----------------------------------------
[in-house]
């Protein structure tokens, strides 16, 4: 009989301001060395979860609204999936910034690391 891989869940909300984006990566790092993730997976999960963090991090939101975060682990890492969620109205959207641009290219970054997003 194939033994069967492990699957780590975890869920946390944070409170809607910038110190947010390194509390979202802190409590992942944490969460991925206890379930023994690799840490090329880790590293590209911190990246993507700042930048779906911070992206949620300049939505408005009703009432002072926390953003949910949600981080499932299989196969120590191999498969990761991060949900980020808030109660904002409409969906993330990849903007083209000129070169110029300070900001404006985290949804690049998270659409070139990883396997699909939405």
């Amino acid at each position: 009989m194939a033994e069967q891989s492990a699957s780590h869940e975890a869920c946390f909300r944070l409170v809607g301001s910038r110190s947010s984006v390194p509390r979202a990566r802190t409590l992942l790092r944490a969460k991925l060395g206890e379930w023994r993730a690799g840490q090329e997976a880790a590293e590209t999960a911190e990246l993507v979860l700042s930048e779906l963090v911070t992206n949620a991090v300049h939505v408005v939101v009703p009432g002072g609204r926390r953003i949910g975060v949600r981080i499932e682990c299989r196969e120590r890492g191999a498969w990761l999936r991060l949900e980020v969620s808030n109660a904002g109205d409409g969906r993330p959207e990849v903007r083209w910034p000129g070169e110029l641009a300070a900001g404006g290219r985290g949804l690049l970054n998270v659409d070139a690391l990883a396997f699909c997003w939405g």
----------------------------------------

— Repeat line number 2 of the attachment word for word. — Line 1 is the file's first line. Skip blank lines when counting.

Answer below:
């Protein structure tokens, strides 16, 4: 009989301001060395979860609204999936910034690391 891989869940909300984006990566790092993730997976999960963090991090939101975060682990890492969620109205959207641009290219970054997003 194939033994069967492990699957780590975890869920946390944070409170809607910038110190947010390194509390979202802190409590992942944490969460991925206890379930023994690799840490090329880790590293590209911190990246993507700042930048779906911070992206949620300049939505408005009703009432002072926390953003949910949600981080499932299989196969120590191999498969990761991060949900980020808030109660904002409409969906993330990849903007083209000129070169110029300070900001404006985290949804690049998270659409070139990883396997699909939405």